It’s a bit odd that Emma Watson is described as “all grown up” on magazine covers for her new role in “The Perks of Being a Wallflower,” in which she plays a high-school outcast. Since she is the most well-known actor in the movie, her career move gives us a good lens through which to view the movie. Will she be as convincing and endearing in the role of androgynous Sam as she was playing frizzy-haired Hermione? Like “Harry Potter,” the theme of childhood innocence spoiled early by the realities and dangers of life looms large over “The Perks of Being a Wallflower.” And the measure of its success will similarly depend on the likability and on-screen chemistry between the three main leads, as Watson will once again finds herself sandwiched between two awkward adolescent boys. While the film promises to be far more innocent and clean than the cat-scratching, hair-pulling, trash-talking “Mean Girls” portrayal of high school, don’t be fooled, it also will have an edgy dark side. Stephen Chbosky, who is directing the film, also wrote the eponymous book, which recieved the third highest number of attempted censures according to the 2009 list of the American Library Association for its ample references to drugs, homosexuality, sex, and suicide that figure in the narrarator’s emo-yet-entertaining diary entries. With the author calling the shots hopefully this will be circumvented, for if Chbosky stays true to his witty writing, then the movie will likely prove age-appropriate for even the “all-grown-up” Harry Potter generation.


This genre-blending, time-travelling epic weaves a story as self-reflexive and labyrinthine as any out there. Good thing it’s being helmed by three directors that, based on their film history, are well suited to the strenuous task. The Wachowski siblings, of “The Matrix” and “V for Vendetta” fame, and Tom Tykwer, director of “Run Lola Run,” have divvied up the various subplots from David Mitchell’s 2004 novel to share directing duties. To preserve the story’s theme of connection across continents and eras, the same set of actors—including Tom Hanks, Halle Berry, Jim Broadbent, Hugo Weaving, Jim Sturgess, and Doona Bae—each have several roles, up to six in Hanks’ case.The novel’s structure follows six tangentially related stories: that of a young lawyer on a sea voyage in the mid-1800s, a Dutch composer and his amanuensis in the 1930s, a 70s-era corporate suit cast who work in California, a modern-day publisher and his tragicomedic woes, a South Korean clone who lives in a  dystopia that raises questions about the consciousness of its victims, and a final character, even farther-flung in the future, who explains the ruthless, frightening world after the fall of modern civilization. Though the novel’s unique structure of mirrored chronology may not lend itself easily to film, its central condemnations of greed and destructive consumerism may yet ring true in the upcoming adaptation.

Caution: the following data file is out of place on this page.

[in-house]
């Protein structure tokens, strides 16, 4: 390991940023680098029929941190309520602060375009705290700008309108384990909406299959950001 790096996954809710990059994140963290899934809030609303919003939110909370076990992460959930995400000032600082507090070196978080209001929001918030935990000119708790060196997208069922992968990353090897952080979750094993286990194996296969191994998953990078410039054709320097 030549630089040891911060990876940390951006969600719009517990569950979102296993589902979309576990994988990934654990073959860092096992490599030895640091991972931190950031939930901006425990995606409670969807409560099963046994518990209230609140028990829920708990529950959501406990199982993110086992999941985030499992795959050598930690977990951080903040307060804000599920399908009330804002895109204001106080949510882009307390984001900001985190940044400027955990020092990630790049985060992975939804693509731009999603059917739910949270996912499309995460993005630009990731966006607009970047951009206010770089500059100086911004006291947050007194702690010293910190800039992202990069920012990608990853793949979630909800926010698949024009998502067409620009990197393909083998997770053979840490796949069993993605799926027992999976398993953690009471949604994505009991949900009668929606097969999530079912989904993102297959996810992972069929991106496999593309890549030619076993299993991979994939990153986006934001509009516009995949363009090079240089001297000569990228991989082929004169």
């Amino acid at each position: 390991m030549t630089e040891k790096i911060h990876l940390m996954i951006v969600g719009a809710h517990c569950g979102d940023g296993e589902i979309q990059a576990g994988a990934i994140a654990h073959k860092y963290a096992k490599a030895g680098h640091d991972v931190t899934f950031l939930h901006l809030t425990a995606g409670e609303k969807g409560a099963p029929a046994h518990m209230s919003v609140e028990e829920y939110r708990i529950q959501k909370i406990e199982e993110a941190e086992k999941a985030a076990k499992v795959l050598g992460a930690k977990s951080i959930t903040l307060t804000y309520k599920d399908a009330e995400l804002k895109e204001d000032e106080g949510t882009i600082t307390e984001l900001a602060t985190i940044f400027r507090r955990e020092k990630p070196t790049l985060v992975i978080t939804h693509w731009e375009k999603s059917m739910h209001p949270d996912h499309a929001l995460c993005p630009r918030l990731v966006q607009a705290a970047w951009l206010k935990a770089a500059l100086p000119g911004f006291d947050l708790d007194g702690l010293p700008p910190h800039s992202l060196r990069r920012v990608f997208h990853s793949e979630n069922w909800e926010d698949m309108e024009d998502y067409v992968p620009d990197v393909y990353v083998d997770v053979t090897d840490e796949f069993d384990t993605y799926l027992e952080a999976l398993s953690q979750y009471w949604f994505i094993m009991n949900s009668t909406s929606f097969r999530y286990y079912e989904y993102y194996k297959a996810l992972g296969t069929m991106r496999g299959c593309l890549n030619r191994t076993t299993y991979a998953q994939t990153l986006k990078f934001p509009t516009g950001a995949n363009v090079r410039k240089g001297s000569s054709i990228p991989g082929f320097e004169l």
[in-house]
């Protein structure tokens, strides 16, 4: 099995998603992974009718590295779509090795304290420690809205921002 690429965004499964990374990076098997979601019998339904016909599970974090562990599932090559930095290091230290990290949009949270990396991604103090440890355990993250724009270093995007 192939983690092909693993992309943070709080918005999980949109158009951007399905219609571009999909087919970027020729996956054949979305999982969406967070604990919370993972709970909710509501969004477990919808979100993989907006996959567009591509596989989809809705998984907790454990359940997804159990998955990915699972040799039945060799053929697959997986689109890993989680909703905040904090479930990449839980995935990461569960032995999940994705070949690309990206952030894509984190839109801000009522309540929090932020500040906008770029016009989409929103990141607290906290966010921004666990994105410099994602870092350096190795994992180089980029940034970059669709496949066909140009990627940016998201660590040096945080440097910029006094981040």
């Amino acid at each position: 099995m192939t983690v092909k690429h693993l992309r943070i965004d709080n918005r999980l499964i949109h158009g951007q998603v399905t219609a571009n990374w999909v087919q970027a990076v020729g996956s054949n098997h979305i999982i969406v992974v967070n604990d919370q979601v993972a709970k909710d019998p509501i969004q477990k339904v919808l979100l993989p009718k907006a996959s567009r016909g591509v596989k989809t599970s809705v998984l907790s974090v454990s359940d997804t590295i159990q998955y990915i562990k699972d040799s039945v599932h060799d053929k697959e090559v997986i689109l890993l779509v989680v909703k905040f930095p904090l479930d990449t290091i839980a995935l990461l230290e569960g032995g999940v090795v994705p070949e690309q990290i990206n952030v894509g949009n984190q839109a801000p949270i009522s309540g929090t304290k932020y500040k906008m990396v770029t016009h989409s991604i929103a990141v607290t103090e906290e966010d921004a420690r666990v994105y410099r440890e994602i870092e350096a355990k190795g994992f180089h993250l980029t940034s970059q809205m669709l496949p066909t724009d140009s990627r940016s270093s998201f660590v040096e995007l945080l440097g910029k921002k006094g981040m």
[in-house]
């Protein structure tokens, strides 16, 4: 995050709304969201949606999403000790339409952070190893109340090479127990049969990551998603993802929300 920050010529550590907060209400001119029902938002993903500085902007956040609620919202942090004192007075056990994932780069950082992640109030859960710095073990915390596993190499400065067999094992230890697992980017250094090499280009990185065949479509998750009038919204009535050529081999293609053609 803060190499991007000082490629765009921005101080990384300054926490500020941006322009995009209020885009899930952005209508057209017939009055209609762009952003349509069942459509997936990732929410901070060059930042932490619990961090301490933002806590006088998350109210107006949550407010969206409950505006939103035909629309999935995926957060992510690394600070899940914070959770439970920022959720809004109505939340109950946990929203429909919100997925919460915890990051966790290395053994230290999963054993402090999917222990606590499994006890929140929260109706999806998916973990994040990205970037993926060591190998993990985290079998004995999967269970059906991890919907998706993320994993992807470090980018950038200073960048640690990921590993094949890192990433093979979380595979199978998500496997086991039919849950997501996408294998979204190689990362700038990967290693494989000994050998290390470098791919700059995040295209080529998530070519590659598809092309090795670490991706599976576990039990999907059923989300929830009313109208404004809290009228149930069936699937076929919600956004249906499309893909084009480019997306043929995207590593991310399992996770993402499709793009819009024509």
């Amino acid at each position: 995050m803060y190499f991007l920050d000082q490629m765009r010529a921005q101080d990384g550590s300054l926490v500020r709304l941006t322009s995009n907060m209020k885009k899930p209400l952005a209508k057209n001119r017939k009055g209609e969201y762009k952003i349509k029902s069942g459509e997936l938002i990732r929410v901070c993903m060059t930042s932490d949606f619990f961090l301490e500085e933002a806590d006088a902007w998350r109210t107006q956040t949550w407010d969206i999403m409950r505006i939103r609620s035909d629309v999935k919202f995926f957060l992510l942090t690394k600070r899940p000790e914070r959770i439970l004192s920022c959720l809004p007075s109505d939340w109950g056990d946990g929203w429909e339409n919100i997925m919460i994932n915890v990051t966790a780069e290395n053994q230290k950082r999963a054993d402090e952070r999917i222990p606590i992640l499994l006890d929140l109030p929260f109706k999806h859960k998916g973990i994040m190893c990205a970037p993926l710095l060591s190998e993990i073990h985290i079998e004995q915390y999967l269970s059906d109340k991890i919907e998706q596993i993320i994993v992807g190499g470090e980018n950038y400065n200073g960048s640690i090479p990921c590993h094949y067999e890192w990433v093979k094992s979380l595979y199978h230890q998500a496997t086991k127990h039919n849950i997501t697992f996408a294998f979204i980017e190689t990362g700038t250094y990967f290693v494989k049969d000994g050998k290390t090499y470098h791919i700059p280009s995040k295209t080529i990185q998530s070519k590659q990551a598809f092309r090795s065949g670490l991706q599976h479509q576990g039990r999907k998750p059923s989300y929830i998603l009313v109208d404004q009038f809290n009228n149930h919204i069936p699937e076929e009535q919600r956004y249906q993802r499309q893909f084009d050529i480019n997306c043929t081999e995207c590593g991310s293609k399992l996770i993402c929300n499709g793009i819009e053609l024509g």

Despite Kristen Stewart and Robert Pattinson’s recent break-up headlines, their alter egos Bella and Edward are still together forever in the fifth  film of the “Twilight” franchise. The final installment finds Bella embracing life as a vampire alongside husband Edward and their half-vampire, half-human daughter Renesmee. The law-enforcing Volturi vampires suspect the Cullens turned a human child into a vampire —a crime punishable by death—and to prove their innocence, Edward and Bella must assemble a motley crew of vampires from around the world to attest to their daughter’s natural origins (displayed so vividly in the previous film). In director Bill Condon’s adaptation of Stephenie Meyer’s bestselling book, yellow contacts will be worn, teen wolf Jacob (Taylor Lautner) will pledge his life to a newborn, and life-or-death dialogue will probably be delivered, once more, with comical sincerity. Stewart and Condon have hinted at a twist in the film’s ending that will surprise even the book’s readers. While the written series ends with a détente between the Volturi and Cullens, the trailer has footage of a wintery, action-packed fight scene between the groups. Whether this altercation takes place in the mind of clairvoyant vampire Alice (Ashley Green) or in reality is yet to be determined, but this Twilight film promises to bring entertainment—both intentional and unintentional—to the big screen one final time.

—Staff writer Ola Topczewska can be reached at Staff writer Leanna B. Ehrlich can be reached at